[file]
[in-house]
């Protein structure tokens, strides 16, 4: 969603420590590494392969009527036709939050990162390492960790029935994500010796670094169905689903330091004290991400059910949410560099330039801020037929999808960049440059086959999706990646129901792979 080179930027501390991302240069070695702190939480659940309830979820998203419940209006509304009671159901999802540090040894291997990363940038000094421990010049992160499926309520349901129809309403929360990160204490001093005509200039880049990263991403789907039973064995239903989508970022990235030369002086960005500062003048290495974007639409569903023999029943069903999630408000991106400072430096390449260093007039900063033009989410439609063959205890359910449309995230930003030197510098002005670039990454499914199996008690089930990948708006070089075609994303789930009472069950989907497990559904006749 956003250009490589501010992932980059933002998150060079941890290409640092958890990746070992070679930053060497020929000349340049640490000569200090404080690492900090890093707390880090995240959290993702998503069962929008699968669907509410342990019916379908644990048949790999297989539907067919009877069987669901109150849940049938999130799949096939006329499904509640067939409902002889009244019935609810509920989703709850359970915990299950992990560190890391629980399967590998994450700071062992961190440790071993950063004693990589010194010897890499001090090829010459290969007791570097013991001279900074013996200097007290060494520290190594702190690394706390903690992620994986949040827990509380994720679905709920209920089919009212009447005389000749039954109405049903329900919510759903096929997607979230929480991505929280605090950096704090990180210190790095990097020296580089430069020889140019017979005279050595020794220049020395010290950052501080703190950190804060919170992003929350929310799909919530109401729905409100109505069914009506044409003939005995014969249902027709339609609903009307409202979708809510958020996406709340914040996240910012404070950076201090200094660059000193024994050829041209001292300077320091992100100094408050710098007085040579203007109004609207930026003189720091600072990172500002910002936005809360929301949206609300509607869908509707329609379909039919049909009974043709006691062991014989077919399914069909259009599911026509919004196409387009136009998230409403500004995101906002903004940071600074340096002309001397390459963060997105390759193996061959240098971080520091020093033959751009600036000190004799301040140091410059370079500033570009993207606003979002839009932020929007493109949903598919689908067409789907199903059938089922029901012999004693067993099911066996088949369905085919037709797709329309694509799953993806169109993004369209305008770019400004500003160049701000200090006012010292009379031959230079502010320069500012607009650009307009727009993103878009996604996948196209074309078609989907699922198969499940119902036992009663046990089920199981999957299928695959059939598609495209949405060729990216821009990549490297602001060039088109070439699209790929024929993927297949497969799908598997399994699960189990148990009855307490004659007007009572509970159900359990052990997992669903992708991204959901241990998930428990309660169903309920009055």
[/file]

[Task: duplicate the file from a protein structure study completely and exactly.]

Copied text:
[in-house]
């Protein structure tokens, strides 16, 4: 969603420590590494392969009527036709939050990162390492960790029935994500010796670094169905689903330091004290991400059910949410560099330039801020037929999808960049440059086959999706990646129901792979 080179930027501390991302240069070695702190939480659940309830979820998203419940209006509304009671159901999802540090040894291997990363940038000094421990010049992160499926309520349901129809309403929360990160204490001093005509200039880049990263991403789907039973064995239903989508970022990235030369002086960005500062003048290495974007639409569903023999029943069903999630408000991106400072430096390449260093007039900063033009989410439609063959205890359910449309995230930003030197510098002005670039990454499914199996008690089930990948708006070089075609994303789930009472069950989907497990559904006749 956003250009490589501010992932980059933002998150060079941890290409640092958890990746070992070679930053060497020929000349340049640490000569200090404080690492900090890093707390880090995240959290993702998503069962929008699968669907509410342990019916379908644990048949790999297989539907067919009877069987669901109150849940049938999130799949096939006329499904509640067939409902002889009244019935609810509920989703709850359970915990299950992990560190890391629980399967590998994450700071062992961190440790071993950063004693990589010194010897890499001090090829010459290969007791570097013991001279900074013996200097007290060494520290190594702190690394706390903690992620994986949040827990509380994720679905709920209920089919009212009447005389000749039954109405049903329900919510759903096929997607979230929480991505929280605090950096704090990180210190790095990097020296580089430069020889140019017979005279050595020794220049020395010290950052501080703190950190804060919170992003929350929310799909919530109401729905409100109505069914009506044409003939005995014969249902027709339609609903009307409202979708809510958020996406709340914040996240910012404070950076201090200094660059000193024994050829041209001292300077320091992100100094408050710098007085040579203007109004609207930026003189720091600072990172500002910002936005809360929301949206609300509607869908509707329609379909039919049909009974043709006691062991014989077919399914069909259009599911026509919004196409387009136009998230409403500004995101906002903004940071600074340096002309001397390459963060997105390759193996061959240098971080520091020093033959751009600036000190004799301040140091410059370079500033570009993207606003979002839009932020929007493109949903598919689908067409789907199903059938089922029901012999004693067993099911066996088949369905085919037709797709329309694509799953993806169109993004369209305008770019400004500003160049701000200090006012010292009379031959230079502010320069500012607009650009307009727009993103878009996604996948196209074309078609989907699922198969499940119902036992009663046990089920199981999957299928695959059939598609495209949405060729990216821009990549490297602001060039088109070439699209790929024929993927297949497969799908598997399994699960189990148990009855307490004659007007009572509970159900359990052990997992669903992708991204959901241990998930428990309660169903309920009055």